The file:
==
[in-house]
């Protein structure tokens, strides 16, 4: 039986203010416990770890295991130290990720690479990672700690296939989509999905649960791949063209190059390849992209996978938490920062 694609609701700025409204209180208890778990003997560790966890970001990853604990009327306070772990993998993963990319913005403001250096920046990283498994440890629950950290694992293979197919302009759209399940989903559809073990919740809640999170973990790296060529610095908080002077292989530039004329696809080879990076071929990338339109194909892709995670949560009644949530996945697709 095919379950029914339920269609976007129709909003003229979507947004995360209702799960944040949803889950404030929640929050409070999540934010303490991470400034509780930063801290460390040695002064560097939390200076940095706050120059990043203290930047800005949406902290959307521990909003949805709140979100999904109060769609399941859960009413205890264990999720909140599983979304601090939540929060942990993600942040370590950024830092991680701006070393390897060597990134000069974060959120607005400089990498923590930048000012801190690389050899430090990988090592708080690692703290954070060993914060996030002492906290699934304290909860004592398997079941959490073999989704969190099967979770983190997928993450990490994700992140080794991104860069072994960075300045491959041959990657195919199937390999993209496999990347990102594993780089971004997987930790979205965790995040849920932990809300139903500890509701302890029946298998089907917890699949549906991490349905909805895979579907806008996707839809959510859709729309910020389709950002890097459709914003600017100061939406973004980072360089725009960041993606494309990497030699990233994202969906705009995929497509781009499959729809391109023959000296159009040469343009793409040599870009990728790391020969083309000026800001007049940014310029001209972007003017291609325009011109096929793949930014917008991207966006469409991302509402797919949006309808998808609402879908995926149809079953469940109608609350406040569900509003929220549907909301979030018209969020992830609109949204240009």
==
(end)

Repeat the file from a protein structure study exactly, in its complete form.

[in-house]
């Protein structure tokens, strides 16, 4: 039986203010416990770890295991130290990720690479990672700690296939989509999905649960791949063209190059390849992209996978938490920062 694609609701700025409204209180208890778990003997560790966890970001990853604990009327306070772990993998993963990319913005403001250096920046990283498994440890629950950290694992293979197919302009759209399940989903559809073990919740809640999170973990790296060529610095908080002077292989530039004329696809080879990076071929990338339109194909892709995670949560009644949530996945697709 095919379950029914339920269609976007129709909003003229979507947004995360209702799960944040949803889950404030929640929050409070999540934010303490991470400034509780930063801290460390040695002064560097939390200076940095706050120059990043203290930047800005949406902290959307521990909003949805709140979100999904109060769609399941859960009413205890264990999720909140599983979304601090939540929060942990993600942040370590950024830092991680701006070393390897060597990134000069974060959120607005400089990498923590930048000012801190690389050899430090990988090592708080690692703290954070060993914060996030002492906290699934304290909860004592398997079941959490073999989704969190099967979770983190997928993450990490994700992140080794991104860069072994960075300045491959041959990657195919199937390999993209496999990347990102594993780089971004997987930790979205965790995040849920932990809300139903500890509701302890029946298998089907917890699949549906991490349905909805895979579907806008996707839809959510859709729309910020389709950002890097459709914003600017100061939406973004980072360089725009960041993606494309990497030699990233994202969906705009995929497509781009499959729809391109023959000296159009040469343009793409040599870009990728790391020969083309000026800001007049940014310029001209972007003017291609325009011109096929793949930014917008991207966006469409991302509402797919949006309808998808609402879908995926149809079953469940109608609350406040569900509003929220549907909301979030018209969020992830609109949204240009």